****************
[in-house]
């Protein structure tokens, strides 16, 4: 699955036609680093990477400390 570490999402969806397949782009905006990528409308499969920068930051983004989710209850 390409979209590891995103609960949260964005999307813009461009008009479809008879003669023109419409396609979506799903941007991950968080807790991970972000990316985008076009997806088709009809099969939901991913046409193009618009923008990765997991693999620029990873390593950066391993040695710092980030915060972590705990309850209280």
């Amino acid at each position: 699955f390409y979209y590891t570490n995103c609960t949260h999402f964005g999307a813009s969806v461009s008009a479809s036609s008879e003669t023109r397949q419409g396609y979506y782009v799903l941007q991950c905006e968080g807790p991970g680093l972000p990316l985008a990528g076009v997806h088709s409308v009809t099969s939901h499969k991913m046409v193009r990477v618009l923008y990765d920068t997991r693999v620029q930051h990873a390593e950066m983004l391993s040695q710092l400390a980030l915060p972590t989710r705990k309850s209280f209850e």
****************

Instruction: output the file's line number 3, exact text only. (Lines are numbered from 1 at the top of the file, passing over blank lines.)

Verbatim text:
């Amino acid at each position: 699955f390409y979209y590891t570490n995103c609960t949260h999402f964005g999307a813009s969806v461009s008009a479809s036609s008879e003669t023109r397949q419409g396609y979506y782009v799903l941007q991950c905006e968080g807790p991970g680093l972000p990316l985008a990528g076009v997806h088709s409308v009809t099969s939901h499969k991913m046409v193009r990477v618009l923008y990765d920068t997991r693999v620029q930051h990873a390593e950066m983004l391993s040695q710092l400390a980030l915060p972590t989710r705990k309850s209280f209850e």